About

I am Simon Cole, a British writer in the ultra-competitive field of freelance travel & fitness writing. I have an eye on a book one day, perhaps.

Of course the journey is the destination – my travels are their own reward – and I’ve contributed to a London guide book and a Berlin anthology.

An international educational tour guide, in 2012 I started my own tours (as featured in this Guardian feature) where I live, here in London’s Hackney (www.hackneytours.com). Why Hackney? It’s the nearest I found to the vibes of Berlin and San Francisco. If I hadn’t found Hackney, I’d have moved to East Berlin.

I’ve spent at least five years of my life on and off the road, in some 30 or so countries. I did the 9-5 for a while in the UK, but I have worked on three continents, from leading divers to cleaning toilets and sanding floors.

Profoundly curious, I never tire of exploring and trying new things. Just when you think you’re finally getting a handle on the world there’s something new to shake your latest paradigm.

In this respect, travel and books perform the same function. We can travel without ever leaving our armchair, though real people challenge us more than texts, and making our way in the world takes us out of our comfort zone.

In 2009 I crewed a London Routemaster bus in the Nevada Desert at Burning Man and visited a refugee camp in Bosnia. I took part in a historic run along the former East German border and met Leipzig locals who laid the groundwork for the Wall’s famous opening in Berlin on 9th November 1989.

And I was in Berlin 9th November 2009 for the official ’20th anniversary of the Wall fall’ celebrations; to watch Gorbachev walk over the same bridge as that first wave of wide-eyed exuberant East Berliners, and to join the countdown as Lech Walesa toppled 1,000 painted dominoes. I saw Jay-Z rap with U2 in a genre-defying gig under the Brandenburg Gate; Europe and America collaborating where East and West had once clashed.

That same year, I was the only Briton to run the length of the internal German border (Innerdeutsche Grenze) with a mixed team of ‘East’ and ‘West’ Germans, led by the visionary Stefan Esser. We ran from the bottom to the top of Germany following the course of the original (pre-Berlin) Wall. We have another – even bigger project – for 2014.

But “The more you see, the less you know” (q.v. that man Bono again); there is always so much more to be learned. Another city to get a feel for, another language to experiment with or another soul to make a connection with. Or maybe even just a different perspective to be considered on something we thought we had nailed years ago. As I’ve mentioned elsewhere, the past is constantly evolving. As is the future.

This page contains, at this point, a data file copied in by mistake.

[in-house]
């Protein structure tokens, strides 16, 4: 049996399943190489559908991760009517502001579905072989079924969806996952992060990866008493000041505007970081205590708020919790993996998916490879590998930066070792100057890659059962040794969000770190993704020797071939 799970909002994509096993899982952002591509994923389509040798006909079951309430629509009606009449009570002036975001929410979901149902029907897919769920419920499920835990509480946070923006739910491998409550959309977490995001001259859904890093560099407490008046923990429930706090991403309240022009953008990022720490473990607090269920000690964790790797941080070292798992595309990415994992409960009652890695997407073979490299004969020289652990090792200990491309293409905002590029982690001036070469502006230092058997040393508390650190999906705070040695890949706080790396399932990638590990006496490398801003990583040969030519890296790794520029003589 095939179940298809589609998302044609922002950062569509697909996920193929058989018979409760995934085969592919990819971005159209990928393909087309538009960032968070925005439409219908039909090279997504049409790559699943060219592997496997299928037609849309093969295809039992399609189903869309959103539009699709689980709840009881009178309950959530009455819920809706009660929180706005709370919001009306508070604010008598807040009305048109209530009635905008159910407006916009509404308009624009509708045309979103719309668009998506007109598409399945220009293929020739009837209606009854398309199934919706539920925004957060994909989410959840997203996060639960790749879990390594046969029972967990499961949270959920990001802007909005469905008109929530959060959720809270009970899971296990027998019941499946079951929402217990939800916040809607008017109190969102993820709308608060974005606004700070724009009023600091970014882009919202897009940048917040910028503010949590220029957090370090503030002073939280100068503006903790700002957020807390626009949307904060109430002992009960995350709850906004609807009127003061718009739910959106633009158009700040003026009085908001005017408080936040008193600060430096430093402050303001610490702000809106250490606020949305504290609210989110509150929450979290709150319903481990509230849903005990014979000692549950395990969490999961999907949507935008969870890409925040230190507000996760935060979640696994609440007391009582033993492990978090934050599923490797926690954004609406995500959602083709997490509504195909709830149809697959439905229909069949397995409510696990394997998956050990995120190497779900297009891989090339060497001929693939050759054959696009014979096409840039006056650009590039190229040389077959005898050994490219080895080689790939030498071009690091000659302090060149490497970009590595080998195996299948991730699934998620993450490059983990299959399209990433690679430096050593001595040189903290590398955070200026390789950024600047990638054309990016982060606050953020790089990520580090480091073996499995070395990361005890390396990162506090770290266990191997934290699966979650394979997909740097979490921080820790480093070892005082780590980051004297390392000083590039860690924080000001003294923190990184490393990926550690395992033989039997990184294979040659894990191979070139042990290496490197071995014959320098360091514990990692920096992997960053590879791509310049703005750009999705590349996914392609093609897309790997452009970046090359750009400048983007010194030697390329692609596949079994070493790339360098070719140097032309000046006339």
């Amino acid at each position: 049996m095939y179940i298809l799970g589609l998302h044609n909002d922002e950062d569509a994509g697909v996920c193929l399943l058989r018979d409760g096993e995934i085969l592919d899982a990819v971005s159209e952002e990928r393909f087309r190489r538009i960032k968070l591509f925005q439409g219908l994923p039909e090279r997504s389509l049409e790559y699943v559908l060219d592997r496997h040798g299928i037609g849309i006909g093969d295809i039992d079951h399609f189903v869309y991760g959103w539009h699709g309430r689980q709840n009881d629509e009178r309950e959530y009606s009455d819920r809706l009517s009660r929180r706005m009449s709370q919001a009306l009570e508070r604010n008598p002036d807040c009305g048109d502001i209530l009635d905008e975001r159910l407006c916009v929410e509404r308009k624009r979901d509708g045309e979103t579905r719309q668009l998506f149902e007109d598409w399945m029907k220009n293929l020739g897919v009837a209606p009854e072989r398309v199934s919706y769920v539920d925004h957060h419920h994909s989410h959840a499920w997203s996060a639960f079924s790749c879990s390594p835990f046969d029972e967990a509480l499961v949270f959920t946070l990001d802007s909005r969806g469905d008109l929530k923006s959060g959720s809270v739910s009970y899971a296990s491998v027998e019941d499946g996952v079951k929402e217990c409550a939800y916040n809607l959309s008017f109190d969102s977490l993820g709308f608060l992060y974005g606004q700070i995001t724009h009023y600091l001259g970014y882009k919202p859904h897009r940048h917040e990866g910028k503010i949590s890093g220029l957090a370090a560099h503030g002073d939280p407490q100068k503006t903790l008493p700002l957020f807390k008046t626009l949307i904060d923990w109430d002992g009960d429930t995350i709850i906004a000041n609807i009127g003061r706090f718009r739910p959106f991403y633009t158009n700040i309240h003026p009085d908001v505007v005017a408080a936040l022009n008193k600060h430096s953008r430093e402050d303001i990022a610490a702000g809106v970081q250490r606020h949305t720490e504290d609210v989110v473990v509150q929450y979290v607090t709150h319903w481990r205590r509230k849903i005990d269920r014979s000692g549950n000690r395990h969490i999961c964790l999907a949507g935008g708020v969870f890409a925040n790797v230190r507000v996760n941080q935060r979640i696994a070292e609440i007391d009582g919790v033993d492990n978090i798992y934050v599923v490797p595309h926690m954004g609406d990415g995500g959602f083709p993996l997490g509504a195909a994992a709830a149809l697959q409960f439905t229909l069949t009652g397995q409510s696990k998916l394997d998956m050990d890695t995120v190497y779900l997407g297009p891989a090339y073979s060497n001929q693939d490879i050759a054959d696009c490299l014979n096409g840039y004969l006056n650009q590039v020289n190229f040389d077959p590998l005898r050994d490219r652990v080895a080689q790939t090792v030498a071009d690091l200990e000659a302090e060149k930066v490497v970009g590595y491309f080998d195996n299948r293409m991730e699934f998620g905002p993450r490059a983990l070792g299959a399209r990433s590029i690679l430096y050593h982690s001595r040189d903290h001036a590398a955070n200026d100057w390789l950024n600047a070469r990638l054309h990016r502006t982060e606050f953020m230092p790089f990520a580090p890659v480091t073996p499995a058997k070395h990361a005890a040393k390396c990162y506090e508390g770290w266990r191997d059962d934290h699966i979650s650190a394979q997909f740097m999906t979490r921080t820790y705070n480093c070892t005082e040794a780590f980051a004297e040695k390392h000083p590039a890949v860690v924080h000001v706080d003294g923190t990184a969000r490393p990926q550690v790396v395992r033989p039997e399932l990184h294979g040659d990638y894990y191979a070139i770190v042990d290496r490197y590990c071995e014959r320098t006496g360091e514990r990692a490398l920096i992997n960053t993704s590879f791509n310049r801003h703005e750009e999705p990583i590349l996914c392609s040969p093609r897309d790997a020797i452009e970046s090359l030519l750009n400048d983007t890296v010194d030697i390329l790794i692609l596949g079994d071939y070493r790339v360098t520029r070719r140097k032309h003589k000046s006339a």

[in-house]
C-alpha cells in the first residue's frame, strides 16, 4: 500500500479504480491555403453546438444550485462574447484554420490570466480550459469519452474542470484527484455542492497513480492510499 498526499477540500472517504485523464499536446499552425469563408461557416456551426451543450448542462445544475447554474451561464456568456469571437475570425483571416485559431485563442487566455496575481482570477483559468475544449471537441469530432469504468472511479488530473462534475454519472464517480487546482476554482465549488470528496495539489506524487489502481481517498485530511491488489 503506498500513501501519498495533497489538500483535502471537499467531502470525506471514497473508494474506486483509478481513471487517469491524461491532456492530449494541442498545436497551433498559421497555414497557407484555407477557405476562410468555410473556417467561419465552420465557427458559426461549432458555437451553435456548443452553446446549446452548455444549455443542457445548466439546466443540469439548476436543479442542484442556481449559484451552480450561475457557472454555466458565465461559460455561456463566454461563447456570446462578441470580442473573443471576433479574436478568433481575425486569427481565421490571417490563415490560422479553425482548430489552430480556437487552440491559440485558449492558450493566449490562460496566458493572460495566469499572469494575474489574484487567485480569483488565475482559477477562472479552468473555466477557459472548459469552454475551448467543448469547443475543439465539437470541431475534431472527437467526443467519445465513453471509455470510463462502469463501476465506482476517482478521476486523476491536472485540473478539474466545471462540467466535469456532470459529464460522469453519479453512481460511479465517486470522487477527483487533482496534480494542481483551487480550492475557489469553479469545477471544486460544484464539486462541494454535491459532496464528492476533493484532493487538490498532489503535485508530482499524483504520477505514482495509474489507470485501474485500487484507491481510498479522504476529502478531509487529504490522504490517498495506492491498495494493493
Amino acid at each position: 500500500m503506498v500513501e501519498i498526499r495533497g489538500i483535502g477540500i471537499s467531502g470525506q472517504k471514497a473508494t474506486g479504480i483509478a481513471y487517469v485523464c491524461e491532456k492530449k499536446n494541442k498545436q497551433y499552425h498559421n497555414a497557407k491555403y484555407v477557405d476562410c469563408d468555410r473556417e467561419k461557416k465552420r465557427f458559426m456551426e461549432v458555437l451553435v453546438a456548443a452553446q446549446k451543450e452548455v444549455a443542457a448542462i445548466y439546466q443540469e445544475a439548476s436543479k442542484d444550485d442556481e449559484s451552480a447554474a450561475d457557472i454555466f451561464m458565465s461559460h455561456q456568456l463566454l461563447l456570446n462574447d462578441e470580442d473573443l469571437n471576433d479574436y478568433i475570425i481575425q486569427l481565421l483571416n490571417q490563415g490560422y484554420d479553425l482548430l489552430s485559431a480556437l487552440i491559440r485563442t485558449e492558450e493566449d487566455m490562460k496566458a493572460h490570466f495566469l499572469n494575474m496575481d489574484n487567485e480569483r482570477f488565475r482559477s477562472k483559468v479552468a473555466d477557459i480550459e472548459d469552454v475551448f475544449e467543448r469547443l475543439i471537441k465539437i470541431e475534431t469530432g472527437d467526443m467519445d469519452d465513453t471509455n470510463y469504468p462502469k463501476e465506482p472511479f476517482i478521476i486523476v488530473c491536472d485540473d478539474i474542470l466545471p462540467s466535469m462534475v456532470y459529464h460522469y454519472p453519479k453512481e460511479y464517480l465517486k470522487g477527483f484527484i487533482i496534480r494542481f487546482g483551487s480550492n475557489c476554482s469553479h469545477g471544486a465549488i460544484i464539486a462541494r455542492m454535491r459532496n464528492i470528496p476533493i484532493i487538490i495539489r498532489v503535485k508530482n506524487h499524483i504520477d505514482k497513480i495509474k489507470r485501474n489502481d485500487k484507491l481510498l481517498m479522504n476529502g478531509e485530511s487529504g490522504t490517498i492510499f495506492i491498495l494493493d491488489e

If you think you know it all, you’ve already closed the door; I hope I never reach that stage. If I ever do lose my sense of wonder, I’ll throw in the microfibre travel towel, retiring to that cave of my convictions that F. Scott Fitzgerald said older people hide in.

But for now, there’s a big wide world out there, and some incredible people with some amazing stories. Let’s go take a look?

Simon Cole

“The world is a book and those who do not travel read only one page”
– St. Augustine

All material © Bookpacking 2010

Responses

  1. Very informative, Simon. Like it.

  2. It is good to read about other peoples experiences. Very few people have a view of the world like you do and it is a shame. I do hope you never lose this ‘passion’ that you have because there is a never ending supply of life and events out there that need to be known.

    • Thank you, I hope so too. I just came back from a short ferry trip to Rotterdam – which sounds fairly mundane – but I was filled with a sense of wonder at the sheer scale of Rotterdam’s Europoort. And I got to hang out with Dutch, Czechs and Romanians too. So much still to be experienced and learned!

  3. Definitely still an experience. I just got back from a trip to the nation’s capital, where I sat in on a parliamentary committee meeting regarding our countries space program. It was absolutely shocking to see how well the space programs have been getting along internationally to do some important research and studies. I got to meet one of my heroes, astronaut Robert Thirsk, along with Marc Garneau, Steve MacLean, Koichi Wakataa (Japanese astronaut) and Frank De Winne (European Astronaut). It was really encouraging to see it firsthand. Ottawa this time of year is also beautiful with all the tulips from the Netherlands! It was a wonderful trip. So a Ferry trip to Rotterdam doesn’t sound Mundane at all. Adventures are to be found anywhere!


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